Can popular mobilization and engagement stem the tide or offer new opportunities?  Mathilde Bouyé suggest we may take a lesson from the French Citizens’ Convention on Climate Change as to how citizens can contribute to sustainable recovery. London School of Economics graduate students highlights how informal social protection measures within communities are proving even more essential to help people survive the fallout of lockdowns, and suggest ways funders can provide support. You can also check out the inspiring work done by the groups featured in the online grants database of the Global Fund for Community Foundations. (It lets you see grants made by year, programmatic focus, and place.) For its part, the International Civil Society Center shares a list of resources for civil society to remain resilient in the COVID-19 pandemic.

Collaboration – warts and all

As a funder collaborative, getting to more than the sum of our parts is our core business. We are excited to publish a new set of our collaboration case notes this month. They feature different types of collaboration of varying degrees of success – the focus is on learning. Hopefully, these will be of interest to the likes of Heather McLeod Grant and Kate Wilkinson of Open Impact and Mickey Butts of Insight Content Lab, who advocate for more collaboration among funders and shares how to do it well. Good to pair with this reminder from David Ehrlichman, David Sawyer and Matthew Spence on how to make networking and collaboration work.

Finally, Rockefeller Foundation asks the research and evaluation community to adapt to the current reality by leveraging remote tools to measure the impact of Covid-19 on the world’s most vulnerable populations.

Essential Listening: Is everything that matters metric-able?

Ford Foundation President Darren Walker joins Abby Disney to discuss the role of modern philanthropy modern philanthropy: how it has evolved, how its success is measured, and who it benefits on both sides of the ledger. “If you are working on social justice…or working on the ideals of social change, you can never take for granted that progress will be permanent and therefore you must have institutions that are resilient, durable, and ready at the drop of the hat for whatever the challenge may be,” says Darren.


TAI Spotlight: Why TAI new strategy matters

Why TAI new strategy matters | Transparency and Accountability Initiative (TAI)

In the midst of a pandemic and economic crisis may not seem the most opportune moment to launch a new strategy but we have reasons to believe it is essential to making progress on current global challenges. TAI’s Executive Director, Michael Jarvis discuss changing shifts in the transparency, participation, and accountability field and how TAI’s new strategy can help.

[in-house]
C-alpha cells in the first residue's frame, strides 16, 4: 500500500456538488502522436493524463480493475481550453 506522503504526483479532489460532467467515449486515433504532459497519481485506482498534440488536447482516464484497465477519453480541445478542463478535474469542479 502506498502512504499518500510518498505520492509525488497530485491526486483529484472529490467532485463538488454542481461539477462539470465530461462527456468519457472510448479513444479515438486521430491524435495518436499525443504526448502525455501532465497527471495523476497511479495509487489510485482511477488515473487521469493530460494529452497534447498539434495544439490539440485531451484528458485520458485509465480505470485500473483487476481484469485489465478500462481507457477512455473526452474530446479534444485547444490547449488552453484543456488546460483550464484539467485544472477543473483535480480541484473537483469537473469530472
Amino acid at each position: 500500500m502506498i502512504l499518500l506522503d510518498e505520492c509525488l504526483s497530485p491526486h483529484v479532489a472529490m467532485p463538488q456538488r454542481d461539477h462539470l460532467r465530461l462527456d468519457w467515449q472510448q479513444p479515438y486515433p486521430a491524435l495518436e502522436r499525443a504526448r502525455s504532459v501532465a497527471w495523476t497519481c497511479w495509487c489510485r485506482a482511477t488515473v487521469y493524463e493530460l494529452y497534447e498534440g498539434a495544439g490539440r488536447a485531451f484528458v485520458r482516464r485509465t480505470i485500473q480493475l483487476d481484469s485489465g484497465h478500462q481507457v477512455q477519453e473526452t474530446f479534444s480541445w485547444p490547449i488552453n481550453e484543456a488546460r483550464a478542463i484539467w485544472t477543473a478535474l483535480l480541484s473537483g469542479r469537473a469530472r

How to hold government accountable during COVID-19 | Chandler Foundation

Chandler Foundation CEO, Tim Hanstad hosted a webinar on Governance, Funding & COVID-19 on the Catalyst 2030 –Catalysing Change campaign platform to discuss how to hold governments accountable now and in the future.

Darren Walker on The Quarantine Tapes podcast | Ford Foundation

Ford Foundation President, Darren Walker joins Paul Holdengräber on The Quarantine Tapes, a podcast series on the cultural impact of social distancing. They discussed collective interdependence, economic inequality, corporate responsibility, and how hope is crucial to our democracy.

Who owns your data? It’s complicated| Luminate

Watch Martin Tisné as he delves into the complicated world of digital rights with Thomson Reuters Foundation. Question to consider – Who owns your data? What is it worth? and How can you protect it?

Philanthropy, privilege, and racial Justice | MacArthur Foundation

As many parts of the world began to open up from COVID-19 lockdowns, and racism rose its ugly head, MacArthur staff and President John Palfrey reflect on and share responses to racist events, the systems that uphold it, and the Foundation’s commitment to bring about a more just, verdant, and peaceful world.

$500,000 investment to support COVID-19 response in Puerto Rico | The Open Society Foundations

The Open Society Foundations announced a $500,000 investment in Puerto Rico to support health care workers, workers excluded from government stimulus packages, access to legal aid, and advocacy efforts to ensure progressive economic solutions.

Job Listings



Please double check the websites for these events to make sure they are still happening – many are subject to change due to the spread of coronavirus.